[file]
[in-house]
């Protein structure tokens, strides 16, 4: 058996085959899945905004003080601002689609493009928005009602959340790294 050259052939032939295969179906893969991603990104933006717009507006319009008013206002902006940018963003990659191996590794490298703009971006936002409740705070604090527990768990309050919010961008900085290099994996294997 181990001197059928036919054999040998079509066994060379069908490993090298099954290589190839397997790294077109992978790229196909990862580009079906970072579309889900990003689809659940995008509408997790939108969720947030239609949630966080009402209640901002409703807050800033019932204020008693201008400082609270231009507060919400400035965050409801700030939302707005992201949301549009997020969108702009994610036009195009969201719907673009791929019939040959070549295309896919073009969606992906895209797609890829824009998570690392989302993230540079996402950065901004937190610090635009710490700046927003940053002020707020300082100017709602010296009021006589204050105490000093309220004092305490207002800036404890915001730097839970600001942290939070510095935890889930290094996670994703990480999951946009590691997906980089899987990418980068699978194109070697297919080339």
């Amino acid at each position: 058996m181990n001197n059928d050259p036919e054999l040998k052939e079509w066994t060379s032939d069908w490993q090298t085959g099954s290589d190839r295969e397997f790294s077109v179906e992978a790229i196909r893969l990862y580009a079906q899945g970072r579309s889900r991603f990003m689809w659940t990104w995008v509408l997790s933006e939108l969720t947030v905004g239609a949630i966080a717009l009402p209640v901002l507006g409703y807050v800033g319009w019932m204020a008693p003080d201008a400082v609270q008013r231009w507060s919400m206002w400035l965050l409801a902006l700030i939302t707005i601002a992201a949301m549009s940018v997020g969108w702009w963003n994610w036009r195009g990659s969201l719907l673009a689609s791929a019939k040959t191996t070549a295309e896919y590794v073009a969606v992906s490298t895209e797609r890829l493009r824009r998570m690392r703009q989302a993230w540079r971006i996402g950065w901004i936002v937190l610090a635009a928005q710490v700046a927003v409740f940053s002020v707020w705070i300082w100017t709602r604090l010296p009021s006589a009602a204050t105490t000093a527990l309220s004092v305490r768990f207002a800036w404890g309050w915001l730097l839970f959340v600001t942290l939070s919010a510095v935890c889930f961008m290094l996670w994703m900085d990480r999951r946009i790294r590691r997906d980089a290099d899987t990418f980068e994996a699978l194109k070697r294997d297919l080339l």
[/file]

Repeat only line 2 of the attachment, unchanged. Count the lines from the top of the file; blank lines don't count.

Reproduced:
């Protein structure tokens, strides 16, 4: 058996085959899945905004003080601002689609493009928005009602959340790294 050259052939032939295969179906893969991603990104933006717009507006319009008013206002902006940018963003990659191996590794490298703009971006936002409740705070604090527990768990309050919010961008900085290099994996294997 181990001197059928036919054999040998079509066994060379069908490993090298099954290589190839397997790294077109992978790229196909990862580009079906970072579309889900990003689809659940995008509408997790939108969720947030239609949630966080009402209640901002409703807050800033019932204020008693201008400082609270231009507060919400400035965050409801700030939302707005992201949301549009997020969108702009994610036009195009969201719907673009791929019939040959070549295309896919073009969606992906895209797609890829824009998570690392989302993230540079996402950065901004937190610090635009710490700046927003940053002020707020300082100017709602010296009021006589204050105490000093309220004092305490207002800036404890915001730097839970600001942290939070510095935890889930290094996670994703990480999951946009590691997906980089899987990418980068699978194109070697297919080339």